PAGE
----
We are disappointed that the ILO, an institution dedicated to rights founded on freedom of
association, would hold a conference in a state where workers are subjected to the most serious
human and labour rights violations, and where business owners and managers are at risk of having their property and their commercial operations seized with no recourse to the rule of law.
We have been astonished at the lack of support from governments and business concerning the
violence and oppression leveled against workers, including the dismissal by emergency decree of
more than 125,000 public servants, academics, teachers and journalists, with thousands of them
incarcerated. In addition, the livelihoods of both owners and personnel of more than 950 companies have been affected.
At the UN General Assembly in September, the President of Turkey said, “Most of [the imprisoned
journalists] are terrorists, involved with bombing attacks, many are involved with theft, many are
With some USD 11 billion worth of corporate assets having been taken over by the government along with the dismissal and often imprisonment of workers in both the public and the private sectors, this constitutes a systematic denial of rights with few precedents in modern economic history.
Freedom of association both for workers and for business has been stripped away. We have
documented the arrests and imprisonment of union members taking part in protests, speaking out
on social media or campaigning against the anti-democratic measures inherent in the referendum,
and have presented such to the ILO. Indeed thousands of dismissals, house raids and even armed attacks on union leaders represent everyday risks for trade unionists.
The 2017 Committee on the Application of Standards discussed a complaint regarding the application of Convention 135 on Worker Representation. It expressed concern over the allegations in relation to the dismissal and arrest of workers’ representatives following the proclamation of the state of emergency, and clearly found that there is no freedom of speech for worker representatives let alone freedom to exercise their trade union representative functions (ref. pages 190 – 198 of this year’s report of the CAS).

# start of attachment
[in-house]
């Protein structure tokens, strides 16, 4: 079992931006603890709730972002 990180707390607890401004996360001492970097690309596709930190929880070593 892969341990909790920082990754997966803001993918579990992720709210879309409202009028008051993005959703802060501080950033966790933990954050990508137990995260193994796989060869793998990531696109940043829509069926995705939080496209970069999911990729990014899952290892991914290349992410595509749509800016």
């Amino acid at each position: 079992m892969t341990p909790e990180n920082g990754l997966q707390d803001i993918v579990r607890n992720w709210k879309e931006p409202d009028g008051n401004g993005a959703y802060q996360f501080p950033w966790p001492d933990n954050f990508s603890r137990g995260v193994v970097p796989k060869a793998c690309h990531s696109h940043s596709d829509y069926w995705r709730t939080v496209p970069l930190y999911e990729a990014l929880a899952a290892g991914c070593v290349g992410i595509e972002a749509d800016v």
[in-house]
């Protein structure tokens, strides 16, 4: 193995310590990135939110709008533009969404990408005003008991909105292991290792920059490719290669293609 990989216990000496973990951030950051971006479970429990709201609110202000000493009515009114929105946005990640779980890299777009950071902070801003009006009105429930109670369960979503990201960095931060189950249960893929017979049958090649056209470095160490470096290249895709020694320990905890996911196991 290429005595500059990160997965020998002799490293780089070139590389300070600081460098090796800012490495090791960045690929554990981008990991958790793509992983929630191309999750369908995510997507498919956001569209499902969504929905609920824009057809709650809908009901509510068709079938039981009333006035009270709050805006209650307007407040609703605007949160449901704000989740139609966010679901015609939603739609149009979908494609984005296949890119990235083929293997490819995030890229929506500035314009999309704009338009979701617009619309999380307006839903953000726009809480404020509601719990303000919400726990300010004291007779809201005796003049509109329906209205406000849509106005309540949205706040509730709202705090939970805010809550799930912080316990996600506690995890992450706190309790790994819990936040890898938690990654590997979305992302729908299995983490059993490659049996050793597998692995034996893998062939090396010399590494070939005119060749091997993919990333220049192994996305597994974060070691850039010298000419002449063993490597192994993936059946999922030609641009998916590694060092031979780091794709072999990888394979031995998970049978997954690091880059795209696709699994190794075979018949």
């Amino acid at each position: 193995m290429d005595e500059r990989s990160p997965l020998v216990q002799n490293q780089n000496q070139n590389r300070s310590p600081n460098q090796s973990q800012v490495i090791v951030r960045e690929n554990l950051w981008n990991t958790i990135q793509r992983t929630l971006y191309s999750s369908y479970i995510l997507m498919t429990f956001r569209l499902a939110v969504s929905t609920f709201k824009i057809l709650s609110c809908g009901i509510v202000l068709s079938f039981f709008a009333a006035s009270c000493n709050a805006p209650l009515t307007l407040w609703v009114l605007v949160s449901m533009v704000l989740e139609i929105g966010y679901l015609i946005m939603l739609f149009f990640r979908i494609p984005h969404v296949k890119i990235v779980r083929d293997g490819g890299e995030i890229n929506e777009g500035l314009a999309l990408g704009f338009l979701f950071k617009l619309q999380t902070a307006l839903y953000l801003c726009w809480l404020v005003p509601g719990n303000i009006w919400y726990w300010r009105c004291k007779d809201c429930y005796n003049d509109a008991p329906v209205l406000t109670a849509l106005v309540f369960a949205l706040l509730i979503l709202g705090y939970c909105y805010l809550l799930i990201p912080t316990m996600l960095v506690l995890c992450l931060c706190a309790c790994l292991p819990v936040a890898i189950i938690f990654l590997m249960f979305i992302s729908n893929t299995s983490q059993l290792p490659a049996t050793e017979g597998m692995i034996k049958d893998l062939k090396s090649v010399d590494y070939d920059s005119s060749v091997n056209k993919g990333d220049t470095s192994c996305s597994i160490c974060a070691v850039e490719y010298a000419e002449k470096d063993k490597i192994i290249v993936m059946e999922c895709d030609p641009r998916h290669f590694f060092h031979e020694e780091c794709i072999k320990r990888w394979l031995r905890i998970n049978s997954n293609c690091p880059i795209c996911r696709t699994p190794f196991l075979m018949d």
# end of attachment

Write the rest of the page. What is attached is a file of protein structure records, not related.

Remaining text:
Earlier this year the Chair of Amnesty International Turkey was arrested and for some days held in
isolation along with other NGO leaders. And UN judge Aydin Sefa Akay has been convicted with a
seven-year sentence, in breach of diplomatic immunity and a binding legal order.
In a context where some worker representatives from the host country are denied freedom of
association and freedom of expression, and face ongoing and large-scale victimisation, an ILO
Regional Meeting cannot deal effectively with the shocking acts perpetrated by the very government that will be afforded a civility that defies reality.
Some of our local trade unions will not be able to speak freely before, during or after the Regional
Meeting and indeed we believe the same stands for business leaders. Indeed, Turkish trade union
leaders have been forced to seek asylum in EU countries.
We had hoped that the situation in the country might change with a return to the rule of law with
democratic rights and freedoms, justice for workers arbitrarily dismissed or arrested, and an end to the continuous and coordinated attacks on trade union and workers’ rights. However, given that
these egregious violations of the rights of workers and of business people are continuing, the
representatives of ITUC and ETUC member organisations will not participate in the European
Regional Meeting. We thank those governments and employers who have also chosen not to attend, and we ask the ILO to refrain from the practice of forming a Workers’ Group in these conditions, which would lack the necessary political legitimacy. Further, we could not associate with any conclusions of such a Conference under these circumstances.
We deeply regret the lost opportunity for a serious tripartite discussion on the critical issues facing
Sharan Burrow Luca Visentini
ITUC General Secretary ETUC General Secretary